Republish this article
17th June 2019

Getting back in the game

Serbian tennis pro Nenad Zimonjić talks to MedTechWeek about the total hip replacement surgery that enabled him to continue his career.

“It started at Wimbledon in 2009, when I was 33 and ranked number one in the world. After one of the matches I came back to my room, I was lying on the bed and I couldn’t lift my leg up at all. It was like someone put a knife in my groin,” recalls the 54-time tour-level titlist and winner of more than 700 matches, with eight Grand Slam wins and a Davis Cup title to his name.

The Association of Tennis Professionals (ATP) physiotherapists suggested magnetic resonance imaging (MRI) and computed tomography (CT) scans, which revealed the source of Nenad’s pain: osteoarthritis caused largely by hip dysplasia, a disorder that occurs when the joint socket is shallow and does not fully cover the ‘ball’ portion of the hip. This had led to imbalance and instability in Nenad’s hips, ultimately closing the usual gap that exists between the bones and damaging the cartilage. He’d eventually need a total hip replacement.

Cartilage covers the ends of bones and acts as a cushion and shock absorber. “I had less than 50% cartilage as well as osteophytes,” Nenad explains. His damaged bones had started to grow outward, forming bone spurs (osteophytes), which meant the bones rubbed against each other and the osteophytes impinged on his abductor muscles, causing considerable pain and limiting his range of movement. “Because I was physically in good shape, I was able to compensate and continue playing despite my condition,” he points out.

Arthroscopy to shave the excess bony parts was suggested, but this wasn’t guaranteed to solve the problem. The procedure is minimally invasive, but the post-op and rehabilitation would have taken four to six months. “This is a long time, especially when you’re on the top of your game,” notes Nenad. He decided not to go for surgery at that time and to keep playing with the guidance and support of his physiotherapists.

“A world-renowned physiotherapist had helped me with lots of injuries throughout my career. He gave me exercise routines and special treatment techniques to do with my own physiotherapist and fitness coach, which took 3-3.5 hours daily, on top of my regular training,” he says. “It was a lot of work, but I was still winning the big titles until 2014, which was the year that I finished number two in the world as a team.”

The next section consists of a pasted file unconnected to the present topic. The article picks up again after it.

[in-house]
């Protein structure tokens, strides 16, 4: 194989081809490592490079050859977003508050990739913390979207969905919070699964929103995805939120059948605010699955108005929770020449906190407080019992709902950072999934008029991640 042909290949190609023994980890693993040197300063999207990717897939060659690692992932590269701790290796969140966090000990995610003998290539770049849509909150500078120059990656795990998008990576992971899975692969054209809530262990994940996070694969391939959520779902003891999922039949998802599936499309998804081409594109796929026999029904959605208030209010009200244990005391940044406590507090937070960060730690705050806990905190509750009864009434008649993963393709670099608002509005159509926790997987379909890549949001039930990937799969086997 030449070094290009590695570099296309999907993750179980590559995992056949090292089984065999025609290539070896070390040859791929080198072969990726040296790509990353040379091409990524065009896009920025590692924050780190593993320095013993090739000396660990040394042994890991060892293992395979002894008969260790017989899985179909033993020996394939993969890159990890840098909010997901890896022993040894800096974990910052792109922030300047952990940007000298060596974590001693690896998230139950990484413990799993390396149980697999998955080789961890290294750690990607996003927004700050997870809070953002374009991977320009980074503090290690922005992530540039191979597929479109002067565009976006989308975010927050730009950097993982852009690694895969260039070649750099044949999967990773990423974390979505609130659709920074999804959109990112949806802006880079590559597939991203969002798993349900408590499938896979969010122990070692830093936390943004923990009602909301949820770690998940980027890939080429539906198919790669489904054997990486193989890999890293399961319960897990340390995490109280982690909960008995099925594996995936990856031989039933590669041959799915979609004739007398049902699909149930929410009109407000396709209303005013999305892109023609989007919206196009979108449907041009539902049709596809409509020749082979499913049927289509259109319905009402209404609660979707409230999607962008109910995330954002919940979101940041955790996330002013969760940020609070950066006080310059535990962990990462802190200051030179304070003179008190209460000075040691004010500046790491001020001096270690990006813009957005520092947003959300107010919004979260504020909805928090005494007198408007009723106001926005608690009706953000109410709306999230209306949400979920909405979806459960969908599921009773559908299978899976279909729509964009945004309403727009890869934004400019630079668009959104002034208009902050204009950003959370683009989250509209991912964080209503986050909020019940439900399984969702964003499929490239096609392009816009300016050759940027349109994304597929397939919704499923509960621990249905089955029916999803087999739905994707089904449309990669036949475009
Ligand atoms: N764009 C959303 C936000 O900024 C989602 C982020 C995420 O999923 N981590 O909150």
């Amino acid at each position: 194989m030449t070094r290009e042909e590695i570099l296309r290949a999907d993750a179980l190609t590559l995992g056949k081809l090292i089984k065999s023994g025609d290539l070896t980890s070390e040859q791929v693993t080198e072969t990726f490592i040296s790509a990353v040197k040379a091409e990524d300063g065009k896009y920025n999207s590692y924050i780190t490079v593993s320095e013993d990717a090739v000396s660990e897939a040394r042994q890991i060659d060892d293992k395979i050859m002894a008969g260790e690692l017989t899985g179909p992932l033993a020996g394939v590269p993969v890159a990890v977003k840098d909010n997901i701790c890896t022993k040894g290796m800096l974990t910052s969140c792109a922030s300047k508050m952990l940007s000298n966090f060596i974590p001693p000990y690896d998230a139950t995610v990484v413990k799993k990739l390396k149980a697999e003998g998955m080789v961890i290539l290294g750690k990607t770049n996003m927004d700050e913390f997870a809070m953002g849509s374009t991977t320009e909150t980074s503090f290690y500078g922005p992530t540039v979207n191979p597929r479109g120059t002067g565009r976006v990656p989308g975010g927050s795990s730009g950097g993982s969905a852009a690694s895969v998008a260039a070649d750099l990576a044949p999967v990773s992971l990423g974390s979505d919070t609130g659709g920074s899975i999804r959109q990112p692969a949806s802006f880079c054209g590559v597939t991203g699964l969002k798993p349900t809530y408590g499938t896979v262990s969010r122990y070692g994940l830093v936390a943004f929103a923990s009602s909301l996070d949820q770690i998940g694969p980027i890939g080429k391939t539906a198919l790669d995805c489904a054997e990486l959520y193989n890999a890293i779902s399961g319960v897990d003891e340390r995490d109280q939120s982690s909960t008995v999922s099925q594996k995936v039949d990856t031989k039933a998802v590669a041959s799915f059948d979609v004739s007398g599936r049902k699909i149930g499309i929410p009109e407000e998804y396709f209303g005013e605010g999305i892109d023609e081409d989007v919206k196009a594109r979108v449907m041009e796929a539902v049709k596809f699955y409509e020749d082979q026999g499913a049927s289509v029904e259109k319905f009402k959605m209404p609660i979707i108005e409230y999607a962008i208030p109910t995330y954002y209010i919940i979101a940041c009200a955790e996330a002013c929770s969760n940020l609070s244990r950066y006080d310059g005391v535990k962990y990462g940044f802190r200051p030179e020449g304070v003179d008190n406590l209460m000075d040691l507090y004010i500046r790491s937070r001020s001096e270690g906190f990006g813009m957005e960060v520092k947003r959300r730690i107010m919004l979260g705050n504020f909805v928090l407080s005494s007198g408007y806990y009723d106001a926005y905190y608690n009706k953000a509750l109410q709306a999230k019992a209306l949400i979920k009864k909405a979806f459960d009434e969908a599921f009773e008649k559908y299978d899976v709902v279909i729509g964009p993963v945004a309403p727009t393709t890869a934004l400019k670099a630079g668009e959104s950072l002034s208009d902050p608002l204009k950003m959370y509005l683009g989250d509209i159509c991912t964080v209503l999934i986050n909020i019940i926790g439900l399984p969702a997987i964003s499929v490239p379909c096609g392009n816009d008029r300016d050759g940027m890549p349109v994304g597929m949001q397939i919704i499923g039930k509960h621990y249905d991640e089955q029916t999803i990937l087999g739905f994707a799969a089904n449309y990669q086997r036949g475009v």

His wife Mina and their twins Leon and Luna always travelled to the tournaments with him. “My son was starting to fall in love with tennis and this really inspired me to play a bit longer,” explains Nenad. “His love and passion for the game was growing. The older he got, the more he was aware of what I was doing. The last title I won where they all watched was in Sofia in 2017. To see them so happy and celebrate that win with Mina and the kids was amazing.”

However, Nenad’s condition continued to deteriorate. “It was 24/7 pain and it was affecting my regular life – sleeping, sitting, standing, walking, running – it was very difficult physically, mentally and emotionally.” He decided that it was finally time for the hip replacement surgery.

In June 2018, shortly after playing his last doubles match in Munich, Nenad had both hips replaced in a single operation. It involved removing the damaged bone surfaces from the hips and replacing them with prostheses to replicate the action of natural joints. “After the surgery, the surgeons were amazed that I’d been able to play in my condition. There was no cartilage on both hips and my movement was severely restricted,” he says.

An enhanced recovery programme including fast-track mobilisation allowed Nenad to walk out of the hospital six days later. “I started light training that September and continued with rehab and check-ups for about six months, with a two-week break. I played my first tournament in February 2019 and since then I’ve played a couple more, with one win at the Challenger level.”

At first, his only goal was to be pain free, but when the surgeons suggested that he might be able to resume his tennis career, he was thrilled. “I wasn’t thinking about that at all,” he comments. Now Nenad hopes to inspire others, especially professional athletes in a similar situation, by sharing his experience.

“I want to show them that it’s possible to come back and play on a high level after surgery like this. I’m the first in tennis to do this, and I’d like to see how far I can go even though I’ve just turned 43. Time will tell. Hopefully I’ll be able to play on a really high level again. So far, everything’s going well, and it’s given me the opportunity to continue doing what I love.”